Lack of ideas
Milan tried building the play from the back as we have become used to over their last year under Gattuso and as expected with Giampaolo. However, Fiorentina’s pressing made it hard for Milan to progress the ball.
The front two pressed the center-backs while Gaetano Castrovilli marked Ismaël Bennacer. Behind them, Milan Badelj and Erick Pulgar marked Franck Kessié and Hakan Çalhanoğlu and the two wing-backs, Pol Lirola and Dalbert, stayed halfway between the Milan fullbacks and their center-backs to either retreat in defense or step out on their opponent. This way, Milan faced the same struggles they failed to overcome against Inter and as a result, the ball was often played back to the goalkeeper Gianluigi Donnarumma, who could only play it long.
When Milan had the ball behind the press and Fiorentina had to retreat, the visitors would position themselves in a 5-3-2 shape. As opposed to the league leaders’ application of the formation, the visitors were not quite able to completely limit Giampaolo’s men due to insufficient pressure on Bennacer, who could consequently pick players in the halfspaces If you divide the field in five vertical lanes, the halfspaces are the lanes that are not on the wing and not in the center. Because there is no touchline like on the wing, players have the freedom to go everywhere. But this zone often is not as well-defended as the very center. This makes it a very valuable offensive zone to play in and a lot of chances are created by passes or dribbles from the halfspace. or out wide. Once the home side did reach the wide areas, though, they struggled at creating quality chances, and even when they were able to cross from good spots after individual moves, Fiorentina’s center-backs dealt with the danger well.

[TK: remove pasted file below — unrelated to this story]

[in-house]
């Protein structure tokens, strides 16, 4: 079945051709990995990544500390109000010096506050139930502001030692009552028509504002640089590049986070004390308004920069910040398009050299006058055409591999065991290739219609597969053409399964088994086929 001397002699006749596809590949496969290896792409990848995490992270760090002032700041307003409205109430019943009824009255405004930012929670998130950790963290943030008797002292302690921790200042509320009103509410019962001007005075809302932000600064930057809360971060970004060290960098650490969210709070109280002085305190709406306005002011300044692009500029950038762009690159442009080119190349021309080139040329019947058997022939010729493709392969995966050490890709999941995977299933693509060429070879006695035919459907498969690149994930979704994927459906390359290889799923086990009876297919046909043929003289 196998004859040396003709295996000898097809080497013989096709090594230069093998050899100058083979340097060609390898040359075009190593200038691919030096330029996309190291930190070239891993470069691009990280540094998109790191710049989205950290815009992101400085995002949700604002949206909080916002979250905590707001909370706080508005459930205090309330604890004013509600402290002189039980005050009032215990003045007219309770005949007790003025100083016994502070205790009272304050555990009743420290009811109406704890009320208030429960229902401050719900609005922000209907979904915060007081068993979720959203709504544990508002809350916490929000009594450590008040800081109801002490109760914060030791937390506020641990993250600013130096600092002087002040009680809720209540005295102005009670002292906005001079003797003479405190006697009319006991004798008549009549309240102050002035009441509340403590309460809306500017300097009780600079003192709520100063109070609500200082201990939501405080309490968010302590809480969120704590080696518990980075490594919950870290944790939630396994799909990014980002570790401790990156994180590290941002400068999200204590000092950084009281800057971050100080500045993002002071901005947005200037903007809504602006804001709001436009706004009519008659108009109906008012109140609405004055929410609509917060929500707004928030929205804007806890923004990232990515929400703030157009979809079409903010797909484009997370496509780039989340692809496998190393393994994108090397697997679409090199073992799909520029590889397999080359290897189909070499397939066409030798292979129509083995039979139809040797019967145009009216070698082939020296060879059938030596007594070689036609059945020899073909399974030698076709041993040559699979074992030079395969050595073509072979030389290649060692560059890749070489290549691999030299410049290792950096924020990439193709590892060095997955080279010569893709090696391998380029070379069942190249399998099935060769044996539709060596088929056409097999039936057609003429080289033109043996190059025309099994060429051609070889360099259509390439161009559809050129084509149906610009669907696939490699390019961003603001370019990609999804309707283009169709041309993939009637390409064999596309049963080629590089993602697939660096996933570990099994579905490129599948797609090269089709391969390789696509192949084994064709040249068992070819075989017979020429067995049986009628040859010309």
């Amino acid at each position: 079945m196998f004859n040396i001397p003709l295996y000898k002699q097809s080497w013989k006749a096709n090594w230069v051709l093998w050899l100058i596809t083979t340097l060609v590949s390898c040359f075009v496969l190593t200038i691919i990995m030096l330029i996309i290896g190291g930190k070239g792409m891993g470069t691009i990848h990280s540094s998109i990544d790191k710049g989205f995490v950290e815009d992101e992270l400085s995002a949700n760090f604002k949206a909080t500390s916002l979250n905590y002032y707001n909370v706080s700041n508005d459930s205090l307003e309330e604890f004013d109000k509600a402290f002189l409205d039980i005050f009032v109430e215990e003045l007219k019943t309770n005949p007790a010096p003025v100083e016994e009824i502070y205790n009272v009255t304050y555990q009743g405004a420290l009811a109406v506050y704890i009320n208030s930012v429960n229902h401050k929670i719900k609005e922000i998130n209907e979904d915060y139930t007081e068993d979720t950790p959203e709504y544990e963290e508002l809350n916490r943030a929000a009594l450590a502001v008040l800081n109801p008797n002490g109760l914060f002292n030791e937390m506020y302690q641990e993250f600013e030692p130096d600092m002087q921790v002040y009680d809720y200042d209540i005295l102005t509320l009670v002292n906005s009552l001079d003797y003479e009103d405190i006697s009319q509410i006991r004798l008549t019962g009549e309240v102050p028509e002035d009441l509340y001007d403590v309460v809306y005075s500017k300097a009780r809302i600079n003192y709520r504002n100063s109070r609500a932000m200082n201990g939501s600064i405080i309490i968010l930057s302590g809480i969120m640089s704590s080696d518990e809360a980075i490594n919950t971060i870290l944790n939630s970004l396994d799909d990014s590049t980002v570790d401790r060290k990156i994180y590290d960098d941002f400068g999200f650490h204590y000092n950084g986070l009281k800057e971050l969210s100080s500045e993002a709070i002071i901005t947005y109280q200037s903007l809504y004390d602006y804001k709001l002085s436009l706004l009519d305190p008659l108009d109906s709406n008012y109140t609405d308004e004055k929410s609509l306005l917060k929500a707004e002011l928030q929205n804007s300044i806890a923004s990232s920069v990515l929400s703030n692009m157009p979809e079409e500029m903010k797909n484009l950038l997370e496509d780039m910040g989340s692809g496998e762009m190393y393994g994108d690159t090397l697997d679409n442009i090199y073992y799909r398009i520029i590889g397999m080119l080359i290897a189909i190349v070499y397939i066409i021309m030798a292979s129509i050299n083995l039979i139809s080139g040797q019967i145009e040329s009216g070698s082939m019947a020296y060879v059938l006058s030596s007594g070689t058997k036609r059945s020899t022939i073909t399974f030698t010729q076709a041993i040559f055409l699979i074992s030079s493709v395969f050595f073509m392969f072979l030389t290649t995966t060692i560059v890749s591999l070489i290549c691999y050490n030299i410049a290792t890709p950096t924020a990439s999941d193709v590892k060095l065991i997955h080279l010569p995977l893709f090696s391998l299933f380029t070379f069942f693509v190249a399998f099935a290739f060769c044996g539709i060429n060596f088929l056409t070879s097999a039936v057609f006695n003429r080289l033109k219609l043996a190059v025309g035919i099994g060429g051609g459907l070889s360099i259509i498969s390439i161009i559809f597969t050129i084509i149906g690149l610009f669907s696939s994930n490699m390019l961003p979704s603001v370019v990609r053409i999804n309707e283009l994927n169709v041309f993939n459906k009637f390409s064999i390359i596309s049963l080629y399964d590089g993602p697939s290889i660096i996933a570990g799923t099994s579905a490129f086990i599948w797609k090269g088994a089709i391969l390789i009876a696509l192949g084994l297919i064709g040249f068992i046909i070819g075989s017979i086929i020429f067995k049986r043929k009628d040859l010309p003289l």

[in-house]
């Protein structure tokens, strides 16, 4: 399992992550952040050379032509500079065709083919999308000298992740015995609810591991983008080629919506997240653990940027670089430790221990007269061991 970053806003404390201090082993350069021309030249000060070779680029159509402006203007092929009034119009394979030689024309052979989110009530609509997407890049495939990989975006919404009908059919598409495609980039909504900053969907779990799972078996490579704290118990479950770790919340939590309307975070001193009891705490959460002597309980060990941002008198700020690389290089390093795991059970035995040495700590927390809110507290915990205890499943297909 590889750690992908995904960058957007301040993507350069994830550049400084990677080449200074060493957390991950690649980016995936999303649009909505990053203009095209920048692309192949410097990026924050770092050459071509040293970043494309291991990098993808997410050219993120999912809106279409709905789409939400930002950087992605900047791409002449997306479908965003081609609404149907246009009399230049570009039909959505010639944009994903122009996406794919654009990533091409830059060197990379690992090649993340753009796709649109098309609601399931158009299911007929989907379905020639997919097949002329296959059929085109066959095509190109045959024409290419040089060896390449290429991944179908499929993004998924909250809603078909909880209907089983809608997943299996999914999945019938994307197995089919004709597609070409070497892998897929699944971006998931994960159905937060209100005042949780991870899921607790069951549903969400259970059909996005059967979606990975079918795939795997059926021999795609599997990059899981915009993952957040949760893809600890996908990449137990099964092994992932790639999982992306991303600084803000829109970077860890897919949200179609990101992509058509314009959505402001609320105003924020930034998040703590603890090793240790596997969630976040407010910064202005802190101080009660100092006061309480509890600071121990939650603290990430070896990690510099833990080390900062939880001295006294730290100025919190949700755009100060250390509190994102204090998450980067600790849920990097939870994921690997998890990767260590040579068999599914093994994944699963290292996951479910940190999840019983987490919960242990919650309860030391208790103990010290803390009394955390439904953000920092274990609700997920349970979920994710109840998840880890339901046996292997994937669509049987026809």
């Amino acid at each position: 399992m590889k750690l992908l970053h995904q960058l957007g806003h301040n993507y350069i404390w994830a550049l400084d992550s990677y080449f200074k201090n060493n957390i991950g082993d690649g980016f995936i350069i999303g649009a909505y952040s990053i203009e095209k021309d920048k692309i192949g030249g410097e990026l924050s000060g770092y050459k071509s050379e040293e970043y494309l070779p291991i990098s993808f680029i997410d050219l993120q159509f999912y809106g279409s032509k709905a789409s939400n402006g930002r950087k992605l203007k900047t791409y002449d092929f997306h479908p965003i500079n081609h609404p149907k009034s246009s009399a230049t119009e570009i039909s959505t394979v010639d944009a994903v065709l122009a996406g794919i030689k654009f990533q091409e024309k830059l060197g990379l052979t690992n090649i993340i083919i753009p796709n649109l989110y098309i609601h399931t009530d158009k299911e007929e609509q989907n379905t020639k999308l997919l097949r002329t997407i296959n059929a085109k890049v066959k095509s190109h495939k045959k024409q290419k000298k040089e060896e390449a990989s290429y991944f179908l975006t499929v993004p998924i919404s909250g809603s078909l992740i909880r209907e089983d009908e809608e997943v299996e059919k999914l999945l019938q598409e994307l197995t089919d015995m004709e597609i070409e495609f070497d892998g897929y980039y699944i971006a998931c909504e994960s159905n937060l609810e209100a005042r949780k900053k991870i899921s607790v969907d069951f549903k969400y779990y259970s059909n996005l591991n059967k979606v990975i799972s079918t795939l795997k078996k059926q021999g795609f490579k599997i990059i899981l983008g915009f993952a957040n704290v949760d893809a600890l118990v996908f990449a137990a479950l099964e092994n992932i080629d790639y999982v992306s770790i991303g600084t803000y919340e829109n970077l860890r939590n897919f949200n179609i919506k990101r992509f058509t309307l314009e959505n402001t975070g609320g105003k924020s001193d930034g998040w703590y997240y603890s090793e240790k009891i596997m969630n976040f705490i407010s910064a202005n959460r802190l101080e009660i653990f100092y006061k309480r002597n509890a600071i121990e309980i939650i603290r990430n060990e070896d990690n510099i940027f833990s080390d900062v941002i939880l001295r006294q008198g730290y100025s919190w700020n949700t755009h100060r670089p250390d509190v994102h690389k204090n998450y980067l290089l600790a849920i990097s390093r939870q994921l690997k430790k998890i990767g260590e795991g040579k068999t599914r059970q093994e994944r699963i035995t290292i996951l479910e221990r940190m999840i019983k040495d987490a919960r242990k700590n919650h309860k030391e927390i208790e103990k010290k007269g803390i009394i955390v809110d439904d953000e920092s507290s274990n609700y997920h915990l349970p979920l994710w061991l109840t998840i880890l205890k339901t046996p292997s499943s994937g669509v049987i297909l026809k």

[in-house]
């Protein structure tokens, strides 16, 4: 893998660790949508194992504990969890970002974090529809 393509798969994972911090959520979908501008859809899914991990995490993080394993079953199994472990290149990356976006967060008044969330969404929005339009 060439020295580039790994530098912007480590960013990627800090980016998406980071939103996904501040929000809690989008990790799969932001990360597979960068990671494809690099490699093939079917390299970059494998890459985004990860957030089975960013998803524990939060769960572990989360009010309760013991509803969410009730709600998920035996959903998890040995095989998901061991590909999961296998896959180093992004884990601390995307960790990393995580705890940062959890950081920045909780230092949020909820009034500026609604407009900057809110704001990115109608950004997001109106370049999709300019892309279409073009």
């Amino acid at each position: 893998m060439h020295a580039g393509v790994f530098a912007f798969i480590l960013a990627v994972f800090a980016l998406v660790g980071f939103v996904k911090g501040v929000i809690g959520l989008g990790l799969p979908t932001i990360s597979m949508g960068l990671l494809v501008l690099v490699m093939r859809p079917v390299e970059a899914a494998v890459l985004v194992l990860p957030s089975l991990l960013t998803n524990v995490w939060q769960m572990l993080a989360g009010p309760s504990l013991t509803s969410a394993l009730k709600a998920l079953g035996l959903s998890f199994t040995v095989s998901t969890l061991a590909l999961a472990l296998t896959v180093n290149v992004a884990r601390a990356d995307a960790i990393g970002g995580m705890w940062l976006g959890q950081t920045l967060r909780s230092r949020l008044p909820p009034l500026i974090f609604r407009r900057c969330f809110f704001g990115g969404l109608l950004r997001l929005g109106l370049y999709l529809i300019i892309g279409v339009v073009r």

The door is open
Milan pressed similarly to the way they did in the derby, with the front three pressing the back three in a 4-3-3 shape and Çalhanoğlu pressing the pivot, Pulgar. As a result, however, the Turkish midfielder had to keep an eye on both the midfielder and Fiorentina’s right wing-back, Lirola, due to Lucas Hernández remaining deep. The visitors could thus exploit this burden on the midfielder through third man lay-offs A passing combination between two players, while a third player simultaneously makes a run, usually in behind the opponent’s defensive line. After the initial combination, the ball is quickly played in depth for the third player to run onto. involving the center-back, midfielder, and wing-back.